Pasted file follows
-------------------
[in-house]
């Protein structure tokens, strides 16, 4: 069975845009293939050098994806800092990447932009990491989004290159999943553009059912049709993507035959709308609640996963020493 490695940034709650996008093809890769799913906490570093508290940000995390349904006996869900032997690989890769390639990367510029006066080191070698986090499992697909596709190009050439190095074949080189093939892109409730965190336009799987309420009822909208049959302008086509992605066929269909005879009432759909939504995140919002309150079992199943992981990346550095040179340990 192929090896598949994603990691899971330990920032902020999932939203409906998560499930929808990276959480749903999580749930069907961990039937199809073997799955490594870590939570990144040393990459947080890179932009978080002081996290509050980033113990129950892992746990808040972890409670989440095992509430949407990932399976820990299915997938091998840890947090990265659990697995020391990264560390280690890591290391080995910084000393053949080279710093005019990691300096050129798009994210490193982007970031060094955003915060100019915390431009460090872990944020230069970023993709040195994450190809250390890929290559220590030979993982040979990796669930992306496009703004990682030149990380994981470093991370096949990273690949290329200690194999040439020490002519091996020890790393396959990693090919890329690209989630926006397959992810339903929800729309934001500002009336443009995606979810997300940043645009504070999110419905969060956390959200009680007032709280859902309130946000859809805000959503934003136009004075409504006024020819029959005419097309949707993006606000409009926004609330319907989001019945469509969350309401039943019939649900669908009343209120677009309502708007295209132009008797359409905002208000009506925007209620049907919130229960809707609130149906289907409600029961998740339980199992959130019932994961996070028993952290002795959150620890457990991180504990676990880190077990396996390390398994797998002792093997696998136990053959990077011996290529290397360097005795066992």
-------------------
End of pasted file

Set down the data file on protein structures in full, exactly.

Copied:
[in-house]
């Protein structure tokens, strides 16, 4: 069975845009293939050098994806800092990447932009990491989004290159999943553009059912049709993507035959709308609640996963020493 490695940034709650996008093809890769799913906490570093508290940000995390349904006996869900032997690989890769390639990367510029006066080191070698986090499992697909596709190009050439190095074949080189093939892109409730965190336009799987309420009822909208049959302008086509992605066929269909005879009432759909939504995140919002309150079992199943992981990346550095040179340990 192929090896598949994603990691899971330990920032902020999932939203409906998560499930929808990276959480749903999580749930069907961990039937199809073997799955490594870590939570990144040393990459947080890179932009978080002081996290509050980033113990129950892992746990808040972890409670989440095992509430949407990932399976820990299915997938091998840890947090990265659990697995020391990264560390280690890591290391080995910084000393053949080279710093005019990691300096050129798009994210490193982007970031060094955003915060100019915390431009460090872990944020230069970023993709040195994450190809250390890929290559220590030979993982040979990796669930992306496009703004990682030149990380994981470093991370096949990273690949290329200690194999040439020490002519091996020890790393396959990693090919890329690209989630926006397959992810339903929800729309934001500002009336443009995606979810997300940043645009504070999110419905969060956390959200009680007032709280859902309130946000859809805000959503934003136009004075409504006024020819029959005419097309949707993006606000409009926004609330319907989001019945469509969350309401039943019939649900669908009343209120677009309502708007295209132009008797359409905002208000009506925007209620049907919130229960809707609130149906289907409600029961998740339980199992959130019932994961996070028993952290002795959150620890457990991180504990676990880190077990396996390390398994797998002792093997696998136990053959990077011996290529290397360097005795066992």